mxFactorScores {OpenMx}R Documentation

Estimate factor scores and standard errors


This function creates the factor scores and their standard errors under different methods for an MxModel object that has either a RAM or LISREL expectation.


mxFactorScores(model, type=c('ML', 'WeightedML', 'Regression'))



An MxModel object with either an MxExpectationLISREL or MxExpectationRAM


The type of factor scores to compute


This is a helper function to compute or estimate factor scores along with their standard errors. The two maximum likelihood methods create a new model for each data row. They then estimate the factor scores as free parameters in a model with a single data row. For 'ML', the conditional likelihood of the data given the factor scores is optimized:


. For 'WeightedML', the joint likelihood of the data and the factor scores is optimized:

L(D, F) = L(D|F) L(F)

. The WeightedML scores are akin to the empirical Bayes random effects estimates from mixed effects modeling. They display the same kind of shrinkage as random effects estimates, and for the same reason: they account for the latent variable distribution in their estimation. In many cases, especially for ordinal data or missing data, the weighted ML scores are to be preferred over alternatives (Estabrook & Neale, 2013).

For type='Regression', with LISREL expectation, factor scores are computed based on a simple formula. This formula is equivalent to the formula for the Kalman updated scores in a state space model with zero dynamics (Priestly & Subba Rao, 1975). Thus, to compute the regression factor scores, the appropriate state space model is set-up and the mxKalmanScores function is used to produce the factor scores and their standard errors. With RAM expectation, factor scores are predicted from the non-missing manifest variables for each row of the raw data, using a general linear prediction formula analytically equivalent to that used with LISREL expectation. The standard errors for regression-predicted RAM factor scores are the square roots of the indeterminate variances of the latent variables, given the data row's missing-data pattern and the values of any relevant definition variables.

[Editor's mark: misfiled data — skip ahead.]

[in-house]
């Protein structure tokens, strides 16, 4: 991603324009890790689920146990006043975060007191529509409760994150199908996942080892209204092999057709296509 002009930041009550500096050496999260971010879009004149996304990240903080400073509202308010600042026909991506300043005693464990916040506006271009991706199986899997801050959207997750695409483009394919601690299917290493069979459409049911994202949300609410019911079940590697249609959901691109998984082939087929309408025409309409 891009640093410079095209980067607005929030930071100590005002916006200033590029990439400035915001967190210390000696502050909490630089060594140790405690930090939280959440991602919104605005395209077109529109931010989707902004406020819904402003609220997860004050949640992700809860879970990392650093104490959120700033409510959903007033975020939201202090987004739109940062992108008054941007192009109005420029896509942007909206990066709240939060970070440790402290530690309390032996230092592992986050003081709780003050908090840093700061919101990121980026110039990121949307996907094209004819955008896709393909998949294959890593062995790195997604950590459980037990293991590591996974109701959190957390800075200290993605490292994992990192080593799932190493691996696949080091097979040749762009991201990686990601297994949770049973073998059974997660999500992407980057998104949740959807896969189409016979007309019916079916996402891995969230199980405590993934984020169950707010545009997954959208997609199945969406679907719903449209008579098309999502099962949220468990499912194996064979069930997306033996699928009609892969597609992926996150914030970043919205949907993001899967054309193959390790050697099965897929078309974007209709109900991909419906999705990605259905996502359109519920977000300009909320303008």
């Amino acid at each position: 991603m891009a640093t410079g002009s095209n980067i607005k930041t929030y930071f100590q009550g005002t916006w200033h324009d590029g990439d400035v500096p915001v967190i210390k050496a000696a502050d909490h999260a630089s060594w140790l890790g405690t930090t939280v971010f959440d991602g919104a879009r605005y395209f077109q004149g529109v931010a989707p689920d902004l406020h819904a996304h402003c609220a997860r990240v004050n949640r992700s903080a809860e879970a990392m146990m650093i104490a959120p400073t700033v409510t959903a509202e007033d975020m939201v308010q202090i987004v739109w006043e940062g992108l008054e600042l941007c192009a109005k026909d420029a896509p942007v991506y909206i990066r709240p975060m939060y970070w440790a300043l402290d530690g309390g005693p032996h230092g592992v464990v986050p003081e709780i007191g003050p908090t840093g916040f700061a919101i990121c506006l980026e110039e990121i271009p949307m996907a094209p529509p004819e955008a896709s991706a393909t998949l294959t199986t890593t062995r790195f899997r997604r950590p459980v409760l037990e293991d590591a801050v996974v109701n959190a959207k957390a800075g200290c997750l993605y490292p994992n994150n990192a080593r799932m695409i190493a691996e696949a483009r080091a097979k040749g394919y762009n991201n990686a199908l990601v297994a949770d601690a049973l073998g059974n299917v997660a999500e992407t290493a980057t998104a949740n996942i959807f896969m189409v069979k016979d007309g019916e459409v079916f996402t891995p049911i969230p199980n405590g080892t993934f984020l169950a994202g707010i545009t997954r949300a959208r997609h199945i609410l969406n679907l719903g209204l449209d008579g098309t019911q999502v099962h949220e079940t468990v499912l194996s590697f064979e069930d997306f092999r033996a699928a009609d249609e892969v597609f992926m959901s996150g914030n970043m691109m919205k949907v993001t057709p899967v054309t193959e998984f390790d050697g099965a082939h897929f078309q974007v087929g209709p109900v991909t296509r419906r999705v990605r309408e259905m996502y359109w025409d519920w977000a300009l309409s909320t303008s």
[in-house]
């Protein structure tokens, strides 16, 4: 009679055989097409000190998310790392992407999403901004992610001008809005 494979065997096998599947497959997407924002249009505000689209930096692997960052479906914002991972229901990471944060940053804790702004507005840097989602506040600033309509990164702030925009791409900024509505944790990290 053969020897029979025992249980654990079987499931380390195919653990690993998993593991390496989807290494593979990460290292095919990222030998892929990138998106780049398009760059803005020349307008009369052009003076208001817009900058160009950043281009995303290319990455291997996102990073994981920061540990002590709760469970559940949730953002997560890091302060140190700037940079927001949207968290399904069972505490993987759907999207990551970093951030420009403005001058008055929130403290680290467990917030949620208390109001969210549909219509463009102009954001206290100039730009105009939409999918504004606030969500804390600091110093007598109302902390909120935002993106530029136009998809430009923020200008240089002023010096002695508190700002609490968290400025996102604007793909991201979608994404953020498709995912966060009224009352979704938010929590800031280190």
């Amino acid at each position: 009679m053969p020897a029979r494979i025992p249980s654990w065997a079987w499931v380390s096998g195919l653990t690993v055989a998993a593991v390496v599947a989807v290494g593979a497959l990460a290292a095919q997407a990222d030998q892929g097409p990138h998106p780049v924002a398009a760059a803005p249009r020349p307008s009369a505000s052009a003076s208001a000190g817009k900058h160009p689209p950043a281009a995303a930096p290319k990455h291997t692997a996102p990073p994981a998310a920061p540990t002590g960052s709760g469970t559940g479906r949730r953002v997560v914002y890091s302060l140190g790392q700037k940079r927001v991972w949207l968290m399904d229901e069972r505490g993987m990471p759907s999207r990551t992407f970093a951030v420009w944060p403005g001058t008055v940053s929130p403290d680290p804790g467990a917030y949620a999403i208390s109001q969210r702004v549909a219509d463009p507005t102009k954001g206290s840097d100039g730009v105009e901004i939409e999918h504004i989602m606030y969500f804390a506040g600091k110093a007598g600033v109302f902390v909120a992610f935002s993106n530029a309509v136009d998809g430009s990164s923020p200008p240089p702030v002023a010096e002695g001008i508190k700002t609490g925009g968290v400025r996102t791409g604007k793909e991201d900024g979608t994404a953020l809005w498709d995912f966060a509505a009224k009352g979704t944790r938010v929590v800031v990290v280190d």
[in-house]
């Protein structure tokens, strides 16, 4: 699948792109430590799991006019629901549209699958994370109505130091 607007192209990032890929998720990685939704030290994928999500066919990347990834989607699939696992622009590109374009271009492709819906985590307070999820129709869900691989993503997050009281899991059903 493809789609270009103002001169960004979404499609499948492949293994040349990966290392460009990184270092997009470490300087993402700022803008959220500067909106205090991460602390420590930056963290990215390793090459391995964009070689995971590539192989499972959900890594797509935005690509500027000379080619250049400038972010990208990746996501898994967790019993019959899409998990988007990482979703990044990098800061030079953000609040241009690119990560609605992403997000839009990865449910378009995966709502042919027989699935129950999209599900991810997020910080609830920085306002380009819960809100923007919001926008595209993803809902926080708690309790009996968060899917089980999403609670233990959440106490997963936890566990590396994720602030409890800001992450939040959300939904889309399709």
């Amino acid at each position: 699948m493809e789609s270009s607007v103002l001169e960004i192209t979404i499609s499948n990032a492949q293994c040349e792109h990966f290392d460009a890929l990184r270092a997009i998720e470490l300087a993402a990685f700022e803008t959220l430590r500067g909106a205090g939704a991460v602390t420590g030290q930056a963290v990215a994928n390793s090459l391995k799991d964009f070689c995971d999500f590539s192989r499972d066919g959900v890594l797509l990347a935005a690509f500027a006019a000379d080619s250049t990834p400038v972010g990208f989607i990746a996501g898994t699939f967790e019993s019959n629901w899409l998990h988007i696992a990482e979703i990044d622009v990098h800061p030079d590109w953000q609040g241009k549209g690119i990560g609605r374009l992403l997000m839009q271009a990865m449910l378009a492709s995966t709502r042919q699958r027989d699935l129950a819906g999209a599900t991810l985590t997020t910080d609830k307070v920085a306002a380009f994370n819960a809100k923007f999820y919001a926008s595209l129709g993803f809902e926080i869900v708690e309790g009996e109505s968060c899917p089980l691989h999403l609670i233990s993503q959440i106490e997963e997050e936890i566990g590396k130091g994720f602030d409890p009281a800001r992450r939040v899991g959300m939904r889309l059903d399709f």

An array with dimensions (Number of Rows of Data, Number of Latent Variables, 2). The third dimension has the scores in the first slot and the standard errors in the second slot. The rows are in the order of the unsorted data. Multigroup models are an exception, in that the returned value is instead a list of such arrays, containing one per group.


Estabrook, R. & Neale, M. C. (2013). A Comparison of Factor Score Estimation Methods in the Presence of Missing Data: Reliability and an Application to Nicotine Dependence. Multivariate Behavioral Research, 48, 1-27.

Priestley, M. & Subba Rao, T. (1975). The estimation of factor scores and Kalman filtering for discrete parameter stationary processes. International Journal of Control, 21, 971-975.

The OpenMx User's guide can be found at

See Also



# Create and estimate a factor model
manifests <- names(demoOneFactor)
latents <- c("G")
factorModel <- mxModel("OneFactor", 
                       mxPath(from=latents, to=manifests),
                       mxPath(from=manifests, arrows=2),
                       mxPath(from=latents, arrows=2, free=FALSE, values=1.0),
                       mxPath(from='one', to=manifests),
                       mxData(observed=cov(demoOneFactor), type="cov", numObs=500,
                              means = colMeans(demoOneFactor)))
summary(factorRun <- mxRun(factorModel))

# Swap in raw data in place of summary data
factorRun <- mxModel(factorRun, mxData(observed=demoOneFactor[1:50,], type="raw"))

# Estimate factor scores for the model
r1 <- mxFactorScores(factorRun, 'Regression')

[Package OpenMx version 2.6.8 Index]